While the ultra-rich don’t really care what interest rates are when it comes to buying homes, those aren’t the people who shop in the relatively modest luxury market in the Okanagan.
That means people looking to buy luxury homes for $2 million or more are taking note of rising interest rates, high inflation and a weak stock market.
“This is where you see changes in the markets,” Faith Wilson, president and CEO of Faith Wilson/Christie’s International Real Estate, told iNFOnews.ca. “Before, you may have been successful in every one of them – you knew the market value was there and there were enough buyers and there was enough heat in the market and there would be more than one buyer coming to the table. Multiple offers don’t always happen now.”
Wilson’s headquarters is in Vancouver, where he is still seeing a number of offers. But that is rarer in the Okanagan now.
“We are not seeing bidding wars and homes selling for $200,000 above asking price right now,” his Kelowna agent, Taylor McFadyen, said in an email to iNFOnews.ca. “Certainly there is a bit of a slowdown in the luxury residential segment.”
While a rising interest rate is a factor in the slowdown, so is high inflation and a falling stock market, leaving people with less money to free up for a second home or luxury purchase. .
“Many customers I have spoken with have the ability to make a purchase right now, but simply choose not to,” McFadyen wrote. “They are waiting to see what happens, or see if things get worse before they make that decision.”
With the stock market crashing, they don’t want to withdraw investments to buy property until their shares rise again.
The key to selling successfully in today’s real estate market is understanding how it’s changing, Wilson said.
“It depends on who is looking at the property,” he said. “Where are they? How did you price them? Why did you price them the way you did? Were you expecting multiples? to find out what the market value is, how much would a willing buyer pay and how much would a willing seller sell the property for?
That means some Okanagan sellers are realizing they’ve overpriced their homes for the changing market, McFadyen said.
When it comes to foreign buyers, the currency exchange rate is a key factor, and that’s good for buyers right now, he said.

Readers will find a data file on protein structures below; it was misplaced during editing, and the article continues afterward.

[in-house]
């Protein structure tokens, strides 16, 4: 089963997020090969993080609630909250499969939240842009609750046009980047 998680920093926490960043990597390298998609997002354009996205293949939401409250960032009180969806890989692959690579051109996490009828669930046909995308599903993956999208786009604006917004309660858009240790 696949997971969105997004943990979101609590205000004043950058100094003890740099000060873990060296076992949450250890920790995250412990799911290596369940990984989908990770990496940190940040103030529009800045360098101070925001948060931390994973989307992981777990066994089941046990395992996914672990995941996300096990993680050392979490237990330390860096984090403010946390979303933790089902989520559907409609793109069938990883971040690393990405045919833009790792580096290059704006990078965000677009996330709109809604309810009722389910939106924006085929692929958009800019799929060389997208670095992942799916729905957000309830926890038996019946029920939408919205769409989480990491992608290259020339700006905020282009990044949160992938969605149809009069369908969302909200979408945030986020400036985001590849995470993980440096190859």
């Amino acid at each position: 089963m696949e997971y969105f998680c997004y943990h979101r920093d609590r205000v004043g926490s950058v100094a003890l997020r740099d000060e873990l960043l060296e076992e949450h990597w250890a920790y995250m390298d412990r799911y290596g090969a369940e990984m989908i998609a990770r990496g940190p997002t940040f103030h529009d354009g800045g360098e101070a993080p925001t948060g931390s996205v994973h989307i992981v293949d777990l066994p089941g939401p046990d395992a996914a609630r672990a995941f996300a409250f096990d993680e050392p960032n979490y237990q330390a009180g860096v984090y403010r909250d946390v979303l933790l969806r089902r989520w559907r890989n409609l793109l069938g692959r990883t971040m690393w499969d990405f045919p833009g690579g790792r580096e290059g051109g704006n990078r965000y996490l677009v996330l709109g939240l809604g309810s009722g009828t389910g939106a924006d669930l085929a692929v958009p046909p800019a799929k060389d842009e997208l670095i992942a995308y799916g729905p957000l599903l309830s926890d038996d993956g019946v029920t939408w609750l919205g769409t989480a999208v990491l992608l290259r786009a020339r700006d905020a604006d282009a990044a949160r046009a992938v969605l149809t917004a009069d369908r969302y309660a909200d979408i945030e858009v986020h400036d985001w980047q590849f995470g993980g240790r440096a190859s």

“You’re talking about a few points but, when you’re talking about several million, it adds up,” he said.
In terms of location, $2 million will buy a “pretty nice place to live” in Kelowna, but it’s an entry-level home on Vancouver’s Westside, if one is available, Wilson said. Even on the east side of town, the entry level is $1.6 or $1.7 million.
“In the Okanagan, your money goes a lot further,” he said. “And it’s a great lifestyle, that’s for sure.”
READ MORE: Thompson-Okanagan BC’s fastest growing region
Another factor affecting the changing market is that more homes are being put up for sale.
“People think if interest rates keep going up, maybe they should sell now instead of waiting until the fall,” McFadyen wrote. “So, more inventory coupled with some buyers being delayed, it lowers overall demand and can push prices down a bit.”
A drop in prices means that any increase in interest rates (the Bank of Canada’s next increase is expected to be 0.5% or 0.75% on July 13) can be offset by smaller mortgages, he noted. Wilson.
And, he added, rising interest rates are relative.
“Interest rates were pretty low during COVID and we’re going back to pre-COVID rates,” Wilson said. “I think we accept the sound bites we hear and say, ‘Oh my God,’ without stepping back and saying, ‘What does that really mean?’ Does it affect purchasing power? Yes. But it’s nothing extremely unfortunate at the moment.”
The reality is that even when the market is taking a breather, in growing areas like the Central Okanagan, there is still a high demand for housing, including luxury.
“At the end of the day, people who want to buy a home or need to buy a home will,” Wilson said.
READ MORE: The pace of home construction must triple in Thompson-Okanagan
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